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Anatomy of a Soil Bucket


New Member
Call me old school, but I grow em wide, I grow em tall and I grow em in five gallon buckets filled with soil. Well, not exactly…

Experienced soil growers often take for granted the things which caused them hardships as new growers. You will seldom read about the little things that add up to a pleasant grow. Today I’ll delve into one of these, which is my soil bucket preparation. There are certainly other good methods, but this has worked out well for me for many years now…


Drill ¼” holes spaced 2” apart all around your bucket and as close as possible to the bottom. Yes, that’s a lot of runoff holes, you’ll find out why in a moment.

Cut a round nylon window screen 2” inches wider than the bucket’s diameter and place it evenly across its bottom. This puts the screen’s edge 2” off bottom.

Bake fine grained sand (beach sand) in your oven at 400F (205C) for one hour. This will kill off anything nasty that could of been living in it. I use a metal pail for this and leave it in the oven to cool off overnight.

Add 2” of baked sand across the bucket’s bottom. This is done to prevent fungus gnats from laying their eggs in your runoff holes. No exposed soil, no fungus gnats. If you don’t know what a fungus gnat infestation is like, keep reading and you’ll never find out. Sand is not as porous as soil, which is why we needed to drill more runoff holes than would normally be the case.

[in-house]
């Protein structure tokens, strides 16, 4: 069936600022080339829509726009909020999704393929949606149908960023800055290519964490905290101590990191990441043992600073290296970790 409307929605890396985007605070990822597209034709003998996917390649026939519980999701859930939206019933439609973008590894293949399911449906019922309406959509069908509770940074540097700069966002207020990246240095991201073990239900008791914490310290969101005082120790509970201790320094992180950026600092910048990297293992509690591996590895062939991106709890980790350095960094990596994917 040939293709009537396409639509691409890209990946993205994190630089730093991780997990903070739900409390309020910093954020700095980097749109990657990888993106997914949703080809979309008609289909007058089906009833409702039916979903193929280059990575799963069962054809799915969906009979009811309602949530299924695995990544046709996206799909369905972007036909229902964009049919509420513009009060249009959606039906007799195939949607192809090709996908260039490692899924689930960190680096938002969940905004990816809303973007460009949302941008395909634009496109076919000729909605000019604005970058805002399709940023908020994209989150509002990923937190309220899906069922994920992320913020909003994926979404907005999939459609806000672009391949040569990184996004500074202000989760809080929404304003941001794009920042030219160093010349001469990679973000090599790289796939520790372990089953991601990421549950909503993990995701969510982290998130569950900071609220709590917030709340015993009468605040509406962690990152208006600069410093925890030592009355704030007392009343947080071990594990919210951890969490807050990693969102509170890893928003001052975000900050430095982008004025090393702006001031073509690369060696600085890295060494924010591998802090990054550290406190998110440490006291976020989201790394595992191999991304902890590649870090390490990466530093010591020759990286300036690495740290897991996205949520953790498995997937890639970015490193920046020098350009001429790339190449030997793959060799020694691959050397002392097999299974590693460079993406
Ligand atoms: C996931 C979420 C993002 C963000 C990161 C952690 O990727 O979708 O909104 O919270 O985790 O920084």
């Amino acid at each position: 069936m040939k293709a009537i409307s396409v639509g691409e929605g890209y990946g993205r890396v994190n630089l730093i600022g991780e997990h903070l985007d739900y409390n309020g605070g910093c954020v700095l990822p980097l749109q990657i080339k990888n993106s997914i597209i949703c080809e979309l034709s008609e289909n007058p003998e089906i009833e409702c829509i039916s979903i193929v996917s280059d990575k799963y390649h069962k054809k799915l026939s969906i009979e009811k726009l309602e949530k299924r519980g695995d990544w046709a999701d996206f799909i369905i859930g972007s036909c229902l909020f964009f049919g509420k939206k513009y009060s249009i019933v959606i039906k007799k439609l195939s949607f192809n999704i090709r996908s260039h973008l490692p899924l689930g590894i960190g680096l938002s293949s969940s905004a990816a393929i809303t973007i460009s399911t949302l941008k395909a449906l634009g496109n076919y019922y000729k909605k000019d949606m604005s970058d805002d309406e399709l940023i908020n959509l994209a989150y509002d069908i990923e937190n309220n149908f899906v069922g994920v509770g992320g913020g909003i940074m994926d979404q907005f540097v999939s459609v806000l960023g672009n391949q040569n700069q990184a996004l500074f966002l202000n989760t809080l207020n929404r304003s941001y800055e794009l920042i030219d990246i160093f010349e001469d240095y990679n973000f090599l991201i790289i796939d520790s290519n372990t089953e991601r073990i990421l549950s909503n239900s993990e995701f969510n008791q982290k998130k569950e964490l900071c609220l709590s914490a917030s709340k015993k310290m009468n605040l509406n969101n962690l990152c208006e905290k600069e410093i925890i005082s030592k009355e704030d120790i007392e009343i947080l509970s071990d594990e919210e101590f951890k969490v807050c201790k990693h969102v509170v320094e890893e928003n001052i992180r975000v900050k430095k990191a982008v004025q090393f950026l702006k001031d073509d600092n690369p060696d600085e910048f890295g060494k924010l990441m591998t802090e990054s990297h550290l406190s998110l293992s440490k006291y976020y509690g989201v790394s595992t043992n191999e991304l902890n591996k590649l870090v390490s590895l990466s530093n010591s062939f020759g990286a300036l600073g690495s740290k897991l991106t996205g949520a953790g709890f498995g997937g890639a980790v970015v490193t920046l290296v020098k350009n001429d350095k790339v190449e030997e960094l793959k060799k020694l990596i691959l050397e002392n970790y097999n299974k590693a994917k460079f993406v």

Cut another round nylon window screen, but this time the same size as your bucket’s inner diameter and place it over the layer of sand. This will create a barrier discouraging your plant’s roots from digging into the sand.

Fill the bucket with soil leaving 3” at the top. Transplant your cutting or seedling making sure it has at least 2 ½” of stem above soil.

Cut another round nylon window screen the same size as your bucket’s inner diameter. Cut a 2” hole at the center and then a slit from the edge.

Slip the nylon screen over and around your seedling then add 2” of baked sand across the bucket’s diameter.

Don’t worry about your media being too close to the top of the bucket, soil will compress down as time goes by.

Grow long and prosper ;)

Ricky Bobby

New Member
I have a question about the sand on top of the soil. I have read that is a good way to kill gnat eggs/larvae but that after the sand has been on top of the soil for long enough to kill off the gnats it would then need to be removed because it will also block out fresh oxygen from getting to the soil and roots ? Is that bogus? I ask because I'm facing a gnat problem and want to add the sand but I have 60 small pots in a sog and I saf don't want to dig the sand back off the top of all60 of those pots and that doesn't include mothers, and clones that get changed out every seven to fourteen days now too.
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